US-based clinical-stage biotech ProJenX has been given authorisation by Health Canada to launch the final part of its Phase I clinical trial evaluating prosetin in patients living with amyotrophic lateral sclerosis (ALS).
The clinical trial application (CTA) authorisation allows ProJenX to initiate Part 1c of the PRO-101 trial. It is a global, hybrid trial designed to investigate the safety, tolerability, pharmacokinetics, and pharmacodynamics of prosetin in healthy volunteers and participants with ALS.
PRO-101 (NCT05279755) is a three-part Phase I clinical trial with Parts 1a and 1b having already been completed.
ProJenX CEO Erin Fleming said: “Following Health Canada’s CTA authorisation, we will be able for the first time to evaluate prosetin in people living with ALS. We are encouraged by the safety and tolerability profile that has emerged from completed healthy volunteer studies of prosetin, and we are laser-focused on initiating ALS patient enrolment in Canada as quickly as possible.”
Research published by GlobalData found that there are as many as 39 drugs currently in development for the treatment of ALS, the second most frequent indication for drugs neuroimmunology therapeutics pipeline, lagging behind only Alzheimer’s disease with 75 drugs in the pipeline. Additionally, the report found that global sales of neuroimmunology drugs reached as high as $20.1bn in 2020, with that figure expected to rise to $26.6bn by 2025.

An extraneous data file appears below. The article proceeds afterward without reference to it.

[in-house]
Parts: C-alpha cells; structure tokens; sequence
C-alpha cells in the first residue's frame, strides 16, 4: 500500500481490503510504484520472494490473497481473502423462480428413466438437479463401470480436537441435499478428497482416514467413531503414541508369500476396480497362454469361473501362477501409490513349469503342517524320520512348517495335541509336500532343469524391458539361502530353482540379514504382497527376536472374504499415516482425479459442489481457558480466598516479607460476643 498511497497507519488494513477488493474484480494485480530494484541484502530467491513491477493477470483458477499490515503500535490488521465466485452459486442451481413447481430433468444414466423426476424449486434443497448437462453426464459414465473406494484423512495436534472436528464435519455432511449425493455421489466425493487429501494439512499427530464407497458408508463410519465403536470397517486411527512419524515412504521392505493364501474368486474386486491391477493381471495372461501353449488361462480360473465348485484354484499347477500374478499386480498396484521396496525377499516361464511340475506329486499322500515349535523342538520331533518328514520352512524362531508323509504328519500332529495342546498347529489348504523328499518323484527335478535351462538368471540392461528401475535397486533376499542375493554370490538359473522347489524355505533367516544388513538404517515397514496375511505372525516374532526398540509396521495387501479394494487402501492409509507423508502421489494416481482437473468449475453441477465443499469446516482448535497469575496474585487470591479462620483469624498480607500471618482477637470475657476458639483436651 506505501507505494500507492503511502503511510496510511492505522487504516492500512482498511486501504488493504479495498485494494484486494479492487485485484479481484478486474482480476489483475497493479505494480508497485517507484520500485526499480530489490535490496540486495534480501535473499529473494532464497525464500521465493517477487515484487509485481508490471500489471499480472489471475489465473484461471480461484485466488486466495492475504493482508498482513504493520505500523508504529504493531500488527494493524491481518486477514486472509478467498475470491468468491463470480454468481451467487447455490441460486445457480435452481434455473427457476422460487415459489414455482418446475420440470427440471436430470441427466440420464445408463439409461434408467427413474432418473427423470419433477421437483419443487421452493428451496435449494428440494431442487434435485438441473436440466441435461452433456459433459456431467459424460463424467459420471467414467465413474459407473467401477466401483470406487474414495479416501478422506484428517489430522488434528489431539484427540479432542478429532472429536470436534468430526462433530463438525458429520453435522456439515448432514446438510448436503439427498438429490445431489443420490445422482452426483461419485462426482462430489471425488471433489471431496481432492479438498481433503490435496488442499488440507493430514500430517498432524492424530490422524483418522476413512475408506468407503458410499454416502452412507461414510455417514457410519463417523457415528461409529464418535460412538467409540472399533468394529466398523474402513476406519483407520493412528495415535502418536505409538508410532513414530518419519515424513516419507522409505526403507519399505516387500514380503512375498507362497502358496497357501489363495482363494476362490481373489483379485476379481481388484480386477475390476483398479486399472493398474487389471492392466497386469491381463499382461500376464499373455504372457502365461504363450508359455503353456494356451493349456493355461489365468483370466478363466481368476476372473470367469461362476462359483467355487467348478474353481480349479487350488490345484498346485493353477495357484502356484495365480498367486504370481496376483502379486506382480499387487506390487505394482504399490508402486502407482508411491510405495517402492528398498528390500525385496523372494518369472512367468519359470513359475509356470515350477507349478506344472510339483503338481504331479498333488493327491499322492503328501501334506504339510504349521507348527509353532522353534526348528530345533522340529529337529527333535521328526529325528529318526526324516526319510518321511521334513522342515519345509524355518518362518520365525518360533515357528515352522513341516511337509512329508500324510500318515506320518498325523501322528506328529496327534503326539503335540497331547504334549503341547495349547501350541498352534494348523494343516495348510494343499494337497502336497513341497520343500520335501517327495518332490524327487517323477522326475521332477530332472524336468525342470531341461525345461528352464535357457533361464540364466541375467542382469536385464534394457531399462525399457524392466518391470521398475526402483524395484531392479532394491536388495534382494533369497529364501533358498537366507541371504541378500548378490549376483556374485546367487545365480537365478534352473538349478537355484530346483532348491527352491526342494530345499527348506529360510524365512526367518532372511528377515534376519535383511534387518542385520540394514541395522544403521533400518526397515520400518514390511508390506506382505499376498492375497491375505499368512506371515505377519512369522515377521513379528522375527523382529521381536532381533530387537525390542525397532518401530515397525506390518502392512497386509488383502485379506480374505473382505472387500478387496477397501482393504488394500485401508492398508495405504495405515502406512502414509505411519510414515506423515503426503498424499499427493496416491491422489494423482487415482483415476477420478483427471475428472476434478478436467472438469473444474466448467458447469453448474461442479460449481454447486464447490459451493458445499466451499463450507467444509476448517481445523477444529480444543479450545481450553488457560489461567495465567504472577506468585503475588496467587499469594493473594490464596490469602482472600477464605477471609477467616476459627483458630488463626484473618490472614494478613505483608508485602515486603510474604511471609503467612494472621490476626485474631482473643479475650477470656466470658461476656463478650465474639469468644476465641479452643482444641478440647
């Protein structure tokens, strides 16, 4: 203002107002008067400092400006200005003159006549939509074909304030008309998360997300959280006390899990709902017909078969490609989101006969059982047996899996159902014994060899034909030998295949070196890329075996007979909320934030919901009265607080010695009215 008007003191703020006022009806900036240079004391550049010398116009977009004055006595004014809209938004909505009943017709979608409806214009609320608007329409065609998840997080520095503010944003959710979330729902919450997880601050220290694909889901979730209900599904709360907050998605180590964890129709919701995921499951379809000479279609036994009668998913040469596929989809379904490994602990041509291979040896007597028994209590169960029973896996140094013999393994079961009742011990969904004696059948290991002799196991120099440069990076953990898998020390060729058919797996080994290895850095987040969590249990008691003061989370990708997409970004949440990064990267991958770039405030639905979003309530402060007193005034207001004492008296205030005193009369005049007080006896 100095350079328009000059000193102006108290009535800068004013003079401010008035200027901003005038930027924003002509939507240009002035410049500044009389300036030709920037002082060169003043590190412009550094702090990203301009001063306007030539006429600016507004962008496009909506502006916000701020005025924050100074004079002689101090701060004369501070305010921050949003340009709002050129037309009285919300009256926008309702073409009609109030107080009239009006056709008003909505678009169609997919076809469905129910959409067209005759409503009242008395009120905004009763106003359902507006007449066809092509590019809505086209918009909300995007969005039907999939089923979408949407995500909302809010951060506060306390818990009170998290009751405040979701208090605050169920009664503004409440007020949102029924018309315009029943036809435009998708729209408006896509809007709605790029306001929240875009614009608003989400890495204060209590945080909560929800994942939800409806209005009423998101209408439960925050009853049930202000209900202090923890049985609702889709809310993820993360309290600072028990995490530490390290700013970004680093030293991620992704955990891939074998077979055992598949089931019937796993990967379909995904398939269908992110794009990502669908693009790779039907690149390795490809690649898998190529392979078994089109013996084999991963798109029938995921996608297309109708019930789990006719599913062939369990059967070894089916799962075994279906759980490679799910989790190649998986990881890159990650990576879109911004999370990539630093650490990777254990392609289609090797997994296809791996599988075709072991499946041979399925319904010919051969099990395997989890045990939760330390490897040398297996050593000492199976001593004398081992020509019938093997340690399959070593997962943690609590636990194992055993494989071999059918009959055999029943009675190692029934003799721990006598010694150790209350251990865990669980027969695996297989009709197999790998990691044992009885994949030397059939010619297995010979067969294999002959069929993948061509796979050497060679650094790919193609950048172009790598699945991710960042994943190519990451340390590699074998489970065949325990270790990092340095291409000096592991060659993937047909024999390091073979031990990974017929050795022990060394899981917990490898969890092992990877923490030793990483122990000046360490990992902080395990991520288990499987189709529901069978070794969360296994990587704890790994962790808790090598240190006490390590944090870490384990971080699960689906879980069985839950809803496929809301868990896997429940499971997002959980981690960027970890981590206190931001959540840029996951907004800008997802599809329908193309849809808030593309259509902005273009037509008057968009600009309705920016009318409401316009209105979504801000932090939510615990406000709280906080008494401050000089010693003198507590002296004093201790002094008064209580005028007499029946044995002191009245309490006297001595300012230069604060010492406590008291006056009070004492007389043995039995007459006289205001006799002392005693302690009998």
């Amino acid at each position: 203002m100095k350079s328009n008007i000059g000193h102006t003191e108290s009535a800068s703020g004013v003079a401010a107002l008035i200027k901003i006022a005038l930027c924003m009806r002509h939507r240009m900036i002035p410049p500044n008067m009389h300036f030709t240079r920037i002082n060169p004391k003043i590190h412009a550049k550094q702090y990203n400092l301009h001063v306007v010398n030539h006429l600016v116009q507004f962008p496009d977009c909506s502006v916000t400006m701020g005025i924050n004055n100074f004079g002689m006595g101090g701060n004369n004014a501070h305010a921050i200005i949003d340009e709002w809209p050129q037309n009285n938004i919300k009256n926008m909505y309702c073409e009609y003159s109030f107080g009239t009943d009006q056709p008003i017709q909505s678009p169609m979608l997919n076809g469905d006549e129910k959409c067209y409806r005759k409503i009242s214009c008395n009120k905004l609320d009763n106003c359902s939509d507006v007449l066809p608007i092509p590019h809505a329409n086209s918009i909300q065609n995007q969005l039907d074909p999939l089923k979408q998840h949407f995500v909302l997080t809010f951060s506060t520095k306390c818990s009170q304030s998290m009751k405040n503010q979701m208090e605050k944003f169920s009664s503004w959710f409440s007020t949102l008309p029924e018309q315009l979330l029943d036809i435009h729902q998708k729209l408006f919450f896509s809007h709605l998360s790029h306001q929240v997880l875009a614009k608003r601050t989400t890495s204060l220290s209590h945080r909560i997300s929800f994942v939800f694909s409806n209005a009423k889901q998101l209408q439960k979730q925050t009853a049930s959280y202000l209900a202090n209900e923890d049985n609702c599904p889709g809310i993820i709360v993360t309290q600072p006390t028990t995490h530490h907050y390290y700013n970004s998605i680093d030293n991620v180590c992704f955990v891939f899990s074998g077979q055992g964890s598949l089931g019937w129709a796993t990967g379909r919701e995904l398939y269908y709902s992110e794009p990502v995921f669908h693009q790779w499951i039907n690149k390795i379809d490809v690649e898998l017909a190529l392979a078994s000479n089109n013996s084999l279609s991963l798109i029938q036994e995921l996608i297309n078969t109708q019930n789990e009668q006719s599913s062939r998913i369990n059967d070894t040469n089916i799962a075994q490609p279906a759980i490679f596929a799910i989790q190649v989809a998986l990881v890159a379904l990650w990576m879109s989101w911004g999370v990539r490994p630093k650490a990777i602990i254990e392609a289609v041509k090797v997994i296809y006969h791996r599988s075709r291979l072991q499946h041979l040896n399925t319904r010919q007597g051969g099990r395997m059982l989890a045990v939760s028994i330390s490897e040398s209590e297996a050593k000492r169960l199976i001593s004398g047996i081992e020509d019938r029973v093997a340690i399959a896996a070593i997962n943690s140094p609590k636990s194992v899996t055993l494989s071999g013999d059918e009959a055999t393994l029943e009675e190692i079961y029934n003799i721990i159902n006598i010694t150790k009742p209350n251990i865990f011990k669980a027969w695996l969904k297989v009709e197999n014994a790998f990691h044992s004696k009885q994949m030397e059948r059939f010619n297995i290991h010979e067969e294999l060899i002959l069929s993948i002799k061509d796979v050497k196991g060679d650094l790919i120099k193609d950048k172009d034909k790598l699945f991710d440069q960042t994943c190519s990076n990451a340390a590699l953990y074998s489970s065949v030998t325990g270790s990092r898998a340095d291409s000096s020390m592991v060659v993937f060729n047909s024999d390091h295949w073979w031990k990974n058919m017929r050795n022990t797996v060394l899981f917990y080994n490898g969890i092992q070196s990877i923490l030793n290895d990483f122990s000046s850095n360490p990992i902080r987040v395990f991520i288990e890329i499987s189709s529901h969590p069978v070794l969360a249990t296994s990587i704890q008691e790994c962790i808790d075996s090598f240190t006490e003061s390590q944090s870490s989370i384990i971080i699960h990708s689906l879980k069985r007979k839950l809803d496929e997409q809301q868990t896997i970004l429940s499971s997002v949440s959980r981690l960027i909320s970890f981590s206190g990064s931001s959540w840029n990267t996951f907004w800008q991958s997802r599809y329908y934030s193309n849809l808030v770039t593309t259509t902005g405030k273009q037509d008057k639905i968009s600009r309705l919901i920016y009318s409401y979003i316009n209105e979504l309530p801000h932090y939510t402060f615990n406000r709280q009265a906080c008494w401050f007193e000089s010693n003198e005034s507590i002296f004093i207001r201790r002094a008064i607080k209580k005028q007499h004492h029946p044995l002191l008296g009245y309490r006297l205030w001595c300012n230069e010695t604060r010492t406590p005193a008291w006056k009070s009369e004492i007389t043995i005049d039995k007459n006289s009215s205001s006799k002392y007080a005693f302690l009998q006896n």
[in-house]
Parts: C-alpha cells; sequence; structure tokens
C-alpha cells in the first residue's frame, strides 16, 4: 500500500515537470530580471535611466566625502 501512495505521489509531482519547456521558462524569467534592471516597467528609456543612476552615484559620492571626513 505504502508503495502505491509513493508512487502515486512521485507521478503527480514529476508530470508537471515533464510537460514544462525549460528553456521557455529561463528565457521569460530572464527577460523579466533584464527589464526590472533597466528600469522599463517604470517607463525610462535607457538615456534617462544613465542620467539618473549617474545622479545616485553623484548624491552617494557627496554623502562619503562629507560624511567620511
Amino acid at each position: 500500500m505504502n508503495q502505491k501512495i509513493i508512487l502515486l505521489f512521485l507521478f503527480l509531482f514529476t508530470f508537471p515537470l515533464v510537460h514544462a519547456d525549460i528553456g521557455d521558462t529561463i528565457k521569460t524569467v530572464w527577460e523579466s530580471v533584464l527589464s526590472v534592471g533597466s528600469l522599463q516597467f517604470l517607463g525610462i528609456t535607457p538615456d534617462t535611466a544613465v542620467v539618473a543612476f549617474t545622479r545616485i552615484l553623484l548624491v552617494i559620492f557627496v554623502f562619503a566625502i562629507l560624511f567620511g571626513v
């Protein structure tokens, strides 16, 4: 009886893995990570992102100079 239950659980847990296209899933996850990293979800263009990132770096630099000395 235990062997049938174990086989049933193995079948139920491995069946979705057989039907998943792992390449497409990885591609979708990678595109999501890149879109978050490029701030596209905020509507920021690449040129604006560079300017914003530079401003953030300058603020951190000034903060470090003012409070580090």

GlobalData is the parent company of Clinical Trials Arena.
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Prosetin is a selective, oral, brain-penetrant, MAP4K inhibitor. It was developed in conjunction with the company’s co-founders at Columbia University after it was discovered that MAP4K had the ability to confer motor neuron protection across multiple patients’ stem cell-derived models of ALS.
PRO-101 trial study investigator Angela Genge said: “Despite scientific advances, ALS remains a fatal, devastating neurodegenerative disease that demands more meaningful treatment options.”
It comes as the US National Institute of Health (NIH) has previously announced additional funding for three other clinical trials investigating therapeutic treatments for ALS following the US Government’s 2021 implementation of the Accelerating Access to Critical Therapies for ALS Act (ACT for ALS).